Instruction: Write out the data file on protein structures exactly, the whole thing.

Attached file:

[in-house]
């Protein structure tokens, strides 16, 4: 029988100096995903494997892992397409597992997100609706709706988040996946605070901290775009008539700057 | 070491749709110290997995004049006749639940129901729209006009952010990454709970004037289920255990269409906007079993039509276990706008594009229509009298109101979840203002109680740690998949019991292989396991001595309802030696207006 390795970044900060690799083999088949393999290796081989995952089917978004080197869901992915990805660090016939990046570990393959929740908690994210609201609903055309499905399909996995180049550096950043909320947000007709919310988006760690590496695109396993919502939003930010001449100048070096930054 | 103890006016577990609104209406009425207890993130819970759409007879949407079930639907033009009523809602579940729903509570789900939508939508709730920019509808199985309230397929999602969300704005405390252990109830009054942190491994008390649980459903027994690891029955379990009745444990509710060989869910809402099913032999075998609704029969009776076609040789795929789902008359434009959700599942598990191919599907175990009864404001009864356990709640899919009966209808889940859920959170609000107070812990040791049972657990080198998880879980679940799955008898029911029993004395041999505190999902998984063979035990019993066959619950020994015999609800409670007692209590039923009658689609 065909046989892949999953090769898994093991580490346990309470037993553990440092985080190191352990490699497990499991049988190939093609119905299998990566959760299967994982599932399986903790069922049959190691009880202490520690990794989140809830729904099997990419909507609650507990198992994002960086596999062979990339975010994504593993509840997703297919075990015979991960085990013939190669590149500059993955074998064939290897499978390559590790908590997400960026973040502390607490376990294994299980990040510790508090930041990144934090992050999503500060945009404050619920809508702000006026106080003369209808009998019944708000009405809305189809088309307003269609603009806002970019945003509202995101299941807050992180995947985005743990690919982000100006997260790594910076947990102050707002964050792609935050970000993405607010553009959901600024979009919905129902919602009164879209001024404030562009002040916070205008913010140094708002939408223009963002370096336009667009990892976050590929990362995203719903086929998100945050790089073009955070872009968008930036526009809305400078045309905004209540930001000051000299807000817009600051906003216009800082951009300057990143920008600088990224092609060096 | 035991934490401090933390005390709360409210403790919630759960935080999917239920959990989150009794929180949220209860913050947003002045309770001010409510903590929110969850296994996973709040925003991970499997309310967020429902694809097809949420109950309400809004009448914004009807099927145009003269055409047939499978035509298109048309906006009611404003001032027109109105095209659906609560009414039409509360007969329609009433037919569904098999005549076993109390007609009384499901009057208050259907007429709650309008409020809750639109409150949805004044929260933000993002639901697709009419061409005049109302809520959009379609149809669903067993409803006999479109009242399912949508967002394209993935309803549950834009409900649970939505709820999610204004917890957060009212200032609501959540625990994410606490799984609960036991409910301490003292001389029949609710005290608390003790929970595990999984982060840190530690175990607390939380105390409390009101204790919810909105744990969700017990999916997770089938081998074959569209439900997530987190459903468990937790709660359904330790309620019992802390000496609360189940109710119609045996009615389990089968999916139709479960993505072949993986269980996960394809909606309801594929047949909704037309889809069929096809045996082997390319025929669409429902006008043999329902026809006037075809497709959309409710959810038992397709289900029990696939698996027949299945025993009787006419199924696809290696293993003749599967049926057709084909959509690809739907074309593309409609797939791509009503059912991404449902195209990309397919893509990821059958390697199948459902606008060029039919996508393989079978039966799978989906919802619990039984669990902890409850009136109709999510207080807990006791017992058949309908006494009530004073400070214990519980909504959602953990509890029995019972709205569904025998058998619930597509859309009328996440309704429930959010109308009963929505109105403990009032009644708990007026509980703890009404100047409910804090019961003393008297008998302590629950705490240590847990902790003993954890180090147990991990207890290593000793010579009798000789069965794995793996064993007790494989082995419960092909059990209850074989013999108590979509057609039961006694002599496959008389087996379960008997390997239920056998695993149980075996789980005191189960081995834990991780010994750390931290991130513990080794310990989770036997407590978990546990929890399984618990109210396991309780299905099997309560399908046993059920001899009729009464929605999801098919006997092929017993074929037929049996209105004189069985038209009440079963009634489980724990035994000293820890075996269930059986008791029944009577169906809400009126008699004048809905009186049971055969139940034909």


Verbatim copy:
[in-house]
């Protein structure tokens, strides 16, 4: 029988100096995903494997892992397409597992997100609706709706988040996946605070901290775009008539700057 | 070491749709110290997995004049006749639940129901729209006009952010990454709970004037289920255990269409906007079993039509276990706008594009229509009298109101979840203002109680740690998949019991292989396991001595309802030696207006 390795970044900060690799083999088949393999290796081989995952089917978004080197869901992915990805660090016939990046570990393959929740908690994210609201609903055309499905399909996995180049550096950043909320947000007709919310988006760690590496695109396993919502939003930010001449100048070096930054 | 103890006016577990609104209406009425207890993130819970759409007879949407079930639907033009009523809602579940729903509570789900939508939508709730920019509808199985309230397929999602969300704005405390252990109830009054942190491994008390649980459903027994690891029955379990009745444990509710060989869910809402099913032999075998609704029969009776076609040789795929789902008359434009959700599942598990191919599907175990009864404001009864356990709640899919009966209808889940859920959170609000107070812990040791049972657990080198998880879980679940799955008898029911029993004395041999505190999902998984063979035990019993066959619950020994015999609800409670007692209590039923009658689609 065909046989892949999953090769898994093991580490346990309470037993553990440092985080190191352990490699497990499991049988190939093609119905299998990566959760299967994982599932399986903790069922049959190691009880202490520690990794989140809830729904099997990419909507609650507990198992994002960086596999062979990339975010994504593993509840997703297919075990015979991960085990013939190669590149500059993955074998064939290897499978390559590790908590997400960026973040502390607490376990294994299980990040510790508090930041990144934090992050999503500060945009404050619920809508702000006026106080003369209808009998019944708000009405809305189809088309307003269609603009806002970019945003509202995101299941807050992180995947985005743990690919982000100006997260790594910076947990102050707002964050792609935050970000993405607010553009959901600024979009919905129902919602009164879209001024404030562009002040916070205008913010140094708002939408223009963002370096336009667009990892976050590929990362995203719903086929998100945050790089073009955070872009968008930036526009809305400078045309905004209540930001000051000299807000817009600051906003216009800082951009300057990143920008600088990224092609060096 | 035991934490401090933390005390709360409210403790919630759960935080999917239920959990989150009794929180949220209860913050947003002045309770001010409510903590929110969850296994996973709040925003991970499997309310967020429902694809097809949420109950309400809004009448914004009807099927145009003269055409047939499978035509298109048309906006009611404003001032027109109105095209659906609560009414039409509360007969329609009433037919569904098999005549076993109390007609009384499901009057208050259907007429709650309008409020809750639109409150949805004044929260933000993002639901697709009419061409005049109302809520959009379609149809669903067993409803006999479109009242399912949508967002394209993935309803549950834009409900649970939505709820999610204004917890957060009212200032609501959540625990994410606490799984609960036991409910301490003292001389029949609710005290608390003790929970595990999984982060840190530690175990607390939380105390409390009101204790919810909105744990969700017990999916997770089938081998074959569209439900997530987190459903468990937790709660359904330790309620019992802390000496609360189940109710119609045996009615389990089968999916139709479960993505072949993986269980996960394809909606309801594929047949909704037309889809069929096809045996082997390319025929669409429902006008043999329902026809006037075809497709959309409710959810038992397709289900029990696939698996027949299945025993009787006419199924696809290696293993003749599967049926057709084909959509690809739907074309593309409609797939791509009503059912991404449902195209990309397919893509990821059958390697199948459902606008060029039919996508393989079978039966799978989906919802619990039984669990902890409850009136109709999510207080807990006791017992058949309908006494009530004073400070214990519980909504959602953990509890029995019972709205569904025998058998619930597509859309009328996440309704429930959010109308009963929505109105403990009032009644708990007026509980703890009404100047409910804090019961003393008297008998302590629950705490240590847990902790003993954890180090147990991990207890290593000793010579009798000789069965794995793996064993007790494989082995419960092909059990209850074989013999108590979509057609039961006694002599496959008389087996379960008997390997239920056998695993149980075996789980005191189960081995834990991780010994750390931290991130513990080794310990989770036997407590978990546990929890399984618990109210396991309780299905099997309560399908046993059920001899009729009464929605999801098919006997092929017993074929037929049996209105004189069985038209009440079963009634489980724990035994000293820890075996269930059986008791029944009577169906809400009126008699004048809905009186049971055969139940034909």